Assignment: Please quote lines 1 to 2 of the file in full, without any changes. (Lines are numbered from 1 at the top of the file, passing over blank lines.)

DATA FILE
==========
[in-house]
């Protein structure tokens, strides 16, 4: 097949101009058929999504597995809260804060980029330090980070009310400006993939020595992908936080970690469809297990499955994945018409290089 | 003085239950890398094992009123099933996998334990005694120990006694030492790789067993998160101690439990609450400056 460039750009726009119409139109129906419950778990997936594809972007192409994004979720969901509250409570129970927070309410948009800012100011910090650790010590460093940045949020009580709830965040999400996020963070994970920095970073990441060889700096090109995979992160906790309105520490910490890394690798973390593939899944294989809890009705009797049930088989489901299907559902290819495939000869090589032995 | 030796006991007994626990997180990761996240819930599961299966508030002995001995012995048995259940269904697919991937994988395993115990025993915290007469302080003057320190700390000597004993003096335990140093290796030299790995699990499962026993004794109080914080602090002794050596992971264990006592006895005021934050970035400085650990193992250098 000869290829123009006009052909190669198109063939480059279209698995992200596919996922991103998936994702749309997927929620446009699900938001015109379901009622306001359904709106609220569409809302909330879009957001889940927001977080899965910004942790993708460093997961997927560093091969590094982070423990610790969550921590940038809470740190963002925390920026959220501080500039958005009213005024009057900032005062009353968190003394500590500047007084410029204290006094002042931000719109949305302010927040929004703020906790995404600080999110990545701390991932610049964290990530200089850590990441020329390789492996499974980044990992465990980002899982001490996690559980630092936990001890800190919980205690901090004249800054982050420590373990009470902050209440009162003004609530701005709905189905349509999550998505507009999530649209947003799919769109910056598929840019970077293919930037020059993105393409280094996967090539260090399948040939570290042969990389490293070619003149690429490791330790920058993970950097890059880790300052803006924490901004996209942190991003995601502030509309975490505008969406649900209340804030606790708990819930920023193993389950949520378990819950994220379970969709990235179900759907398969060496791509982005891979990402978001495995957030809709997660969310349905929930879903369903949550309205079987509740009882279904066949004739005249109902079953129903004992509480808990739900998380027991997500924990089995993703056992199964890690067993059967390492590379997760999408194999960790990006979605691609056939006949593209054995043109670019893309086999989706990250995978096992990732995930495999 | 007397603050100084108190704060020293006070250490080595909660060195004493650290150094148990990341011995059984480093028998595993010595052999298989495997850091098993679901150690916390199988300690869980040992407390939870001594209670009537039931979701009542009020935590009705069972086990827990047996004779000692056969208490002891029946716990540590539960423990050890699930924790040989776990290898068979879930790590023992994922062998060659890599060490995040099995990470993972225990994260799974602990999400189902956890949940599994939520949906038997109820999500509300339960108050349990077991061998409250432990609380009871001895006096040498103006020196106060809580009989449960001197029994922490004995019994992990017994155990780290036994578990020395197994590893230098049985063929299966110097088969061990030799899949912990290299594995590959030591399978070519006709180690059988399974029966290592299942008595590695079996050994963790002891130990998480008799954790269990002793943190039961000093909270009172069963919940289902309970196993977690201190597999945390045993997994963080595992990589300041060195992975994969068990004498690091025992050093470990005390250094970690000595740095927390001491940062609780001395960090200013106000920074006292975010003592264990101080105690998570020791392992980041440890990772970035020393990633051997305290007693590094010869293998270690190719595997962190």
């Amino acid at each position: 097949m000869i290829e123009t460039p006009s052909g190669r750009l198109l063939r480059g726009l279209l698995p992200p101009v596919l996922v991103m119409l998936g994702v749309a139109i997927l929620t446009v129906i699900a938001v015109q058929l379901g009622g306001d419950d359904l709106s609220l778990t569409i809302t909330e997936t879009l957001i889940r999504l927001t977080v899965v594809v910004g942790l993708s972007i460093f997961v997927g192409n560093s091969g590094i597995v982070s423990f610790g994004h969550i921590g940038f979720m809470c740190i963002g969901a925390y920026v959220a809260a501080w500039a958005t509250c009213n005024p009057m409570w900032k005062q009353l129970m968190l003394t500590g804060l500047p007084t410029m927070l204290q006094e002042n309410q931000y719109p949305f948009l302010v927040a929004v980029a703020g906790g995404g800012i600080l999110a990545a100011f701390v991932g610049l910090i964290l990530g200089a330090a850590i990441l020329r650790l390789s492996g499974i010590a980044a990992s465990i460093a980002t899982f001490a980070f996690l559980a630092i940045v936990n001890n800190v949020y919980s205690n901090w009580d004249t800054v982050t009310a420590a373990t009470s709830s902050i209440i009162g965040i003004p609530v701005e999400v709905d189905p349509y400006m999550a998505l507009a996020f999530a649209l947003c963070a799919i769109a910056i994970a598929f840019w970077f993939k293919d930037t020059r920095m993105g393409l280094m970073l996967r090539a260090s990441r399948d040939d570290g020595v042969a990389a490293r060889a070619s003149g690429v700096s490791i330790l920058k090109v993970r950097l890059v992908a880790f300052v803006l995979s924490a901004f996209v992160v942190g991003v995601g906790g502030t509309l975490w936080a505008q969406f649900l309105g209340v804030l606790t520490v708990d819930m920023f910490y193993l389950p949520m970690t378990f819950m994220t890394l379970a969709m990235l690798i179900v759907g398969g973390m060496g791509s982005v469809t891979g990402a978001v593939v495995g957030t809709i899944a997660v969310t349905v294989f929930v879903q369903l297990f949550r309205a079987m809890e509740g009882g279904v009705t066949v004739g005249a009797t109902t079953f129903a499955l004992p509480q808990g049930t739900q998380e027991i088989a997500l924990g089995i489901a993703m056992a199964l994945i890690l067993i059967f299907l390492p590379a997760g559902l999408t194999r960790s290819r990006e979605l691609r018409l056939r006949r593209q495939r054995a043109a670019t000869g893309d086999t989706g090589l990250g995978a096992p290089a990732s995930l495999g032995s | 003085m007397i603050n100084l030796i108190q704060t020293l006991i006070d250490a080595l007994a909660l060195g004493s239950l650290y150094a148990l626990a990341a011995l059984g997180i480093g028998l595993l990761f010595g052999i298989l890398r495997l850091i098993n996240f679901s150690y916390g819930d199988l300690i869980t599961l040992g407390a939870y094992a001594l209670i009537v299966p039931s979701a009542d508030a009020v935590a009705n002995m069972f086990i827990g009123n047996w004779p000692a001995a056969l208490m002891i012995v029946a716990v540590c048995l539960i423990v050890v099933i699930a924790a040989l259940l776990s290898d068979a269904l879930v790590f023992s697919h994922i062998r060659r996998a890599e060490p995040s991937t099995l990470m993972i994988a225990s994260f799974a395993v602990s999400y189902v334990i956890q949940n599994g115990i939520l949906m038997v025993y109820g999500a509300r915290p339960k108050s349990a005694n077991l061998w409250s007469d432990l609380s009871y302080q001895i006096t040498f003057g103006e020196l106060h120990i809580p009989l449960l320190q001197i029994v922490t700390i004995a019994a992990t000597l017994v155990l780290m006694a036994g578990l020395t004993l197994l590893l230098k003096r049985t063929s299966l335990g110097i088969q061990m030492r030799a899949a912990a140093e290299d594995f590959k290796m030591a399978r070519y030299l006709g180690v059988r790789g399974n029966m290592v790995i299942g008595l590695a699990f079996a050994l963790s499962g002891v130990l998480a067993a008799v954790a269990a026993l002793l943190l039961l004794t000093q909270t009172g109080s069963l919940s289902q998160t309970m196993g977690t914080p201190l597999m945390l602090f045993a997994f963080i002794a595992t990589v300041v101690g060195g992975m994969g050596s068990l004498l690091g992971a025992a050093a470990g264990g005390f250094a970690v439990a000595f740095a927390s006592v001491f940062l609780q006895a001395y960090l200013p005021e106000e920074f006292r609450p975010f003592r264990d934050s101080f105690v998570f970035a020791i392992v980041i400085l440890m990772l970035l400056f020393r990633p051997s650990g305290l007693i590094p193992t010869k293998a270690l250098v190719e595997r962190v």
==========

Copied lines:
[in-house]
């Protein structure tokens, strides 16, 4: 097949101009058929999504597995809260804060980029330090980070009310400006993939020595992908936080970690469809297990499955994945018409290089 | 003085239950890398094992009123099933996998334990005694120990006694030492790789067993998160101690439990609450400056 460039750009726009119409139109129906419950778990997936594809972007192409994004979720969901509250409570129970927070309410948009800012100011910090650790010590460093940045949020009580709830965040999400996020963070994970920095970073990441060889700096090109995979992160906790309105520490910490890394690798973390593939899944294989809890009705009797049930088989489901299907559902290819495939000869090589032995 | 030796006991007994626990997180990761996240819930599961299966508030002995001995012995048995259940269904697919991937994988395993115990025993915290007469302080003057320190700390000597004993003096335990140093290796030299790995699990499962026993004794109080914080602090002794050596992971264990006592006895005021934050970035400085650990193992250098 000869290829123009006009052909190669198109063939480059279209698995992200596919996922991103998936994702749309997927929620446009699900938001015109379901009622306001359904709106609220569409809302909330879009957001889940927001977080899965910004942790993708460093997961997927560093091969590094982070423990610790969550921590940038809470740190963002925390920026959220501080500039958005009213005024009057900032005062009353968190003394500590500047007084410029204290006094002042931000719109949305302010927040929004703020906790995404600080999110990545701390991932610049964290990530200089850590990441020329390789492996499974980044990992465990980002899982001490996690559980630092936990001890800190919980205690901090004249800054982050420590373990009470902050209440009162003004609530701005709905189905349509999550998505507009999530649209947003799919769109910056598929840019970077293919930037020059993105393409280094996967090539260090399948040939570290042969990389490293070619003149690429490791330790920058993970950097890059880790300052803006924490901004996209942190991003995601502030509309975490505008969406649900209340804030606790708990819930920023193993389950949520378990819950994220379970969709990235179900759907398969060496791509982005891979990402978001495995957030809709997660969310349905929930879903369903949550309205079987509740009882279904066949004739005249109902079953129903004992509480808990739900998380027991997500924990089995993703056992199964890690067993059967390492590379997760999408194999960790990006979605691609056939006949593209054995043109670019893309086999989706990250995978096992990732995930495999 | 007397603050100084108190704060020293006070250490080595909660060195004493650290150094148990990341011995059984480093028998595993010595052999298989495997850091098993679901150690916390199988300690869980040992407390939870001594209670009537039931979701009542009020935590009705069972086990827990047996004779000692056969208490002891029946716990540590539960423990050890699930924790040989776990290898068979879930790590023992994922062998060659890599060490995040099995990470993972225990994260799974602990999400189902956890949940599994939520949906038997109820999500509300339960108050349990077991061998409250432990609380009871001895006096040498103006020196106060809580009989449960001197029994922490004995019994992990017994155990780290036994578990020395197994590893230098049985063929299966110097088969061990030799899949912990290299594995590959030591399978070519006709180690059988399974029966290592299942008595590695079996050994963790002891130990998480008799954790269990002793943190039961000093909270009172069963919940289902309970196993977690201190597999945390045993997994963080595992990589300041060195992975994969068990004498690091025992050093470990005390250094970690000595740095927390001491940062609780001395960090200013106000920074006292975010003592264990101080105690998570020791392992980041440890990772970035020393990633051997305290007693590094010869293998270690190719595997962190």